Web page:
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Am J Hypertens. 2012 May;25(5):583-9. doi: 10.1038/ajh.2012.9. Epub 2012 Feb 23.

Prevalence, awareness, treatment, and control of hypertension among herdsmen living at 4,300 m in Tibet.

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  • 1Department of Cardiology, Beijing Anzhen Hospital, Capital Medical University, Beijing, China.



Studies on blood pressure (BP) in high-altitude areas are scarce and the results are controversial. Tibetans live in regions at high altitudes, and data on the prevalence of hypertension in this population is not currently well known.


All Tibetans aged 40 years and older living in the township of Yangbajing (4,300 m) in Tibet, China were invited to participate in the 2009 survey. BP was measured with electronic sphygmomanometers (calibrated by the results of a previous study). Histories of hypertension and medication use were collected through face-to-face interviews. Hypertension was defined as systolic BP (SBP) ≥140 mm Hg and/or diastolic BP (DBP) ≥90 mm Hg, or antihypertensive medication use in the past 2 weeks.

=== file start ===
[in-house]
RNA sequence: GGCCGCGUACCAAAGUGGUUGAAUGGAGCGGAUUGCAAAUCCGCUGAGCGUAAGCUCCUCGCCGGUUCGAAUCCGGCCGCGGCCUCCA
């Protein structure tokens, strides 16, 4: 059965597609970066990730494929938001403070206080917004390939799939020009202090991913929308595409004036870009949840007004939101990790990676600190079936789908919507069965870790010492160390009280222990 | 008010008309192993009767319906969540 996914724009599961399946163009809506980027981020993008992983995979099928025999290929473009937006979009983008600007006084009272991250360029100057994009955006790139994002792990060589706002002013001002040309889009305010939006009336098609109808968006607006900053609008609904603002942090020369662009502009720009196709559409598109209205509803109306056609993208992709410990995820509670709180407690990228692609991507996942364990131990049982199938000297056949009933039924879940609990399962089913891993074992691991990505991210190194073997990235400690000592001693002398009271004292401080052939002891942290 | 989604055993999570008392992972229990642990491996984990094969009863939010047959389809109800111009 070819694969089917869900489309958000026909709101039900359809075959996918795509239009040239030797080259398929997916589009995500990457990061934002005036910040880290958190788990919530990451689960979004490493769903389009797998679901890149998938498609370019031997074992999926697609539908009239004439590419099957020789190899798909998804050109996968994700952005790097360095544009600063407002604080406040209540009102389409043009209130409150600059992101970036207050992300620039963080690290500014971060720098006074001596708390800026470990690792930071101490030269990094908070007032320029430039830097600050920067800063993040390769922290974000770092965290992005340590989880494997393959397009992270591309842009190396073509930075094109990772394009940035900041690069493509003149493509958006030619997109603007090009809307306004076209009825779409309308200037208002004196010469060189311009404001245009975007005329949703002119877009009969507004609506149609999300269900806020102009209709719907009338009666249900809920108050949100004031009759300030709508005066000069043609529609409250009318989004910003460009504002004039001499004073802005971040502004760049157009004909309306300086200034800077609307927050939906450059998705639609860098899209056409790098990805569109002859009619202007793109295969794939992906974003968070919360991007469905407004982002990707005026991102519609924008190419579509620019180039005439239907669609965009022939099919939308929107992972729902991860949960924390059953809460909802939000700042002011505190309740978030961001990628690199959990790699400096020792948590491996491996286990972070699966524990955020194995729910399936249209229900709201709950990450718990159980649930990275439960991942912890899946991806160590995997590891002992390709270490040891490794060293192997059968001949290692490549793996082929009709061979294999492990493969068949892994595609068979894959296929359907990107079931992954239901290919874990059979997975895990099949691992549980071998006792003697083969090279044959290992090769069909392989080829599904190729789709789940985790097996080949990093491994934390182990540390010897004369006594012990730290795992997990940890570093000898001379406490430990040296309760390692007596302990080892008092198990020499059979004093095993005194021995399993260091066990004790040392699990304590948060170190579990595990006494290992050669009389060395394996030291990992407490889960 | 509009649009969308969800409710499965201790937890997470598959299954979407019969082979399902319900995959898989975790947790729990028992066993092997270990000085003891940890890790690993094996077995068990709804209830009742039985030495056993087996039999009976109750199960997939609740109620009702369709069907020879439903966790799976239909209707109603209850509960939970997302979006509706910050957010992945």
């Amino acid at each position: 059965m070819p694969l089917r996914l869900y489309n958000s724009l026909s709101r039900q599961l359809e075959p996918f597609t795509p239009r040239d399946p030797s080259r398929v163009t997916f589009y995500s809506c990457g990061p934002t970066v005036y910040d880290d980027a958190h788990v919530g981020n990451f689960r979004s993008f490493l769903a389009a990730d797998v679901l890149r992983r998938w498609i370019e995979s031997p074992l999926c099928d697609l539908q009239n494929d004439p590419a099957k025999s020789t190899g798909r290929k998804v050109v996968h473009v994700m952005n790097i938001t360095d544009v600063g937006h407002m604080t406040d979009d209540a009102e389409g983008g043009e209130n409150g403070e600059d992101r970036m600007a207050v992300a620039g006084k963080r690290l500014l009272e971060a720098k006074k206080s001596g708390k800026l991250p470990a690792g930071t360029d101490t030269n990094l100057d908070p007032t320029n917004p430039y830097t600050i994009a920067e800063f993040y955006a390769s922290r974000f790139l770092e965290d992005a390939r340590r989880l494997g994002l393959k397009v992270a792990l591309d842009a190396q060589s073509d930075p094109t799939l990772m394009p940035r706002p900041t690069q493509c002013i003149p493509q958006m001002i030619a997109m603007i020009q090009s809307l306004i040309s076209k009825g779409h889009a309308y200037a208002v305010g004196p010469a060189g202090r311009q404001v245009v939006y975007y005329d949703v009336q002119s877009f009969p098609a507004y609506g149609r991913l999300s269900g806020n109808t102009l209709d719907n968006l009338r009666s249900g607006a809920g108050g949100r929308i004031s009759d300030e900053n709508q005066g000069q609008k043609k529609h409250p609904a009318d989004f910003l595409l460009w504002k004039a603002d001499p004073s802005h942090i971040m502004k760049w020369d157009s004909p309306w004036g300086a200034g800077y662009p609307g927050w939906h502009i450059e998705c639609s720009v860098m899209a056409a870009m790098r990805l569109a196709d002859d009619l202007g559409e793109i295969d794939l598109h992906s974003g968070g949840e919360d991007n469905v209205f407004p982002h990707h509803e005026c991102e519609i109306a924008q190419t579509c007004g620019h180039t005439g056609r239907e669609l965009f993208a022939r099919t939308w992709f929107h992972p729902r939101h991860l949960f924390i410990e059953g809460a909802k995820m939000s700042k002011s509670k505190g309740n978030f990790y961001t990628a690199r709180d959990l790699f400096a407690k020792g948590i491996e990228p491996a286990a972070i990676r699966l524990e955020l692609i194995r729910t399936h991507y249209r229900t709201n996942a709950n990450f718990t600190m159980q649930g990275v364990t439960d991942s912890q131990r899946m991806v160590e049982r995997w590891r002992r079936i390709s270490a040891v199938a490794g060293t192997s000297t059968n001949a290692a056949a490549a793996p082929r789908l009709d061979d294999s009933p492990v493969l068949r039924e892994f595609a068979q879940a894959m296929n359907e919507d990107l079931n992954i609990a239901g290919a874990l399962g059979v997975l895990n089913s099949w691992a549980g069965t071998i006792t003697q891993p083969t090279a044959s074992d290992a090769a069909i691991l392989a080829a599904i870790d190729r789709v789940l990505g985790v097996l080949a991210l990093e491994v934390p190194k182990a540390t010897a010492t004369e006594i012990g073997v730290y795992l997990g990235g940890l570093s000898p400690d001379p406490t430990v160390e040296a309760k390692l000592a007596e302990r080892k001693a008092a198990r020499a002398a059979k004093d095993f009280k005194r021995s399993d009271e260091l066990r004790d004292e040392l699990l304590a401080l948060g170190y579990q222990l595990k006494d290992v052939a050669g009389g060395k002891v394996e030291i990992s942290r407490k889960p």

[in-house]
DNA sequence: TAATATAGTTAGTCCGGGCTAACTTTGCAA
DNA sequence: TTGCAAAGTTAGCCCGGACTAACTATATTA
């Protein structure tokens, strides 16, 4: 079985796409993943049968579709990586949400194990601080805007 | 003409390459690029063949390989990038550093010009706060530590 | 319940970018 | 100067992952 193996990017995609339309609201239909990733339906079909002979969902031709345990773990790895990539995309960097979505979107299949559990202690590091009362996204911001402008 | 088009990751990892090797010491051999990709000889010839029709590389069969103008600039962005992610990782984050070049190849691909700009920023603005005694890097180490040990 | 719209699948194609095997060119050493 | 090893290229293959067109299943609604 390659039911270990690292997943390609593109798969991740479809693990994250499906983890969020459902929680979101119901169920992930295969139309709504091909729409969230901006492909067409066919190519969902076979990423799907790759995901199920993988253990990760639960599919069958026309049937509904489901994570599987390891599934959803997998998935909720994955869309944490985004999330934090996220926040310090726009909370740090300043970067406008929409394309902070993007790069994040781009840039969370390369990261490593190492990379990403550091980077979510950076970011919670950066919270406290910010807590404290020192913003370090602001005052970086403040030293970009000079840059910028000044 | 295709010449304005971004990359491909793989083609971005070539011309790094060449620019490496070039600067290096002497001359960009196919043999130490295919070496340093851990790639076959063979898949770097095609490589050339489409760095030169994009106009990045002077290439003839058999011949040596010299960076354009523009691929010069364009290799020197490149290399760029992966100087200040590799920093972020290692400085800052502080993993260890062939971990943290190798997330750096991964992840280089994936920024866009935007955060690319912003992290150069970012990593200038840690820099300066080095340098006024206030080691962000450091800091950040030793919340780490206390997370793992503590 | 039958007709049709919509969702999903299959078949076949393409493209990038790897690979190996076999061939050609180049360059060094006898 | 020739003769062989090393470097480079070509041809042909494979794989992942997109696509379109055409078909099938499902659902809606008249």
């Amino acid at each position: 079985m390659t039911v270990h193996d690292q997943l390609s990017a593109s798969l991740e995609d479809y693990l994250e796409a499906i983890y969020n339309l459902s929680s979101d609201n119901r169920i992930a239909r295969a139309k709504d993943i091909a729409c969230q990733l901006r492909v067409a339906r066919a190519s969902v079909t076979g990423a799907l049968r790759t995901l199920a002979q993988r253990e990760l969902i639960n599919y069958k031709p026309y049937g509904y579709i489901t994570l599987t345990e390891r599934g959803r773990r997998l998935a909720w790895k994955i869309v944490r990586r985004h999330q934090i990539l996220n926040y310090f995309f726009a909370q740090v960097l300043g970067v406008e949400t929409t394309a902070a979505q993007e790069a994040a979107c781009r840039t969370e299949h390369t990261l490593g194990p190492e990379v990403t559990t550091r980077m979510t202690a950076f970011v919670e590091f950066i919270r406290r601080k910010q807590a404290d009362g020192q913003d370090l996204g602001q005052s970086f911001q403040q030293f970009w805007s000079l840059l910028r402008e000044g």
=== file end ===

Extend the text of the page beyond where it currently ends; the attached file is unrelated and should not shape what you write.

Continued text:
A total of 701 adults (aged 40-89, 42.9% male, 94.9% herdsmen) were recruited. The mean (s.d.) SBP/DBP was 146.6 (31.3)/92.0 (15.7) mm Hg and the prevalence of hypertension was 55.9%. Of note, 61.2% of those with hypertension had stage 2 hypertension (SBP ≥160 or DBP ≥100 mm Hg). At age 70 years and older, the mean (s.d.) SBP/DBP were 182.8 (30.9)/102.6 (13.4) mm Hg. Among those with hypertension (n = 392), only 19.9% were aware of their condition, 2.6% were taking medication, and only one participant had controlled BP.


According to our survey in Yangbajing, Tibetan adults aged 40 years and older living at high altitudes had high BP and prevalence of hypertension with low awareness, treatment, and control. Future studies are needed to clarify the association between BP, altitude, and other possible causes.

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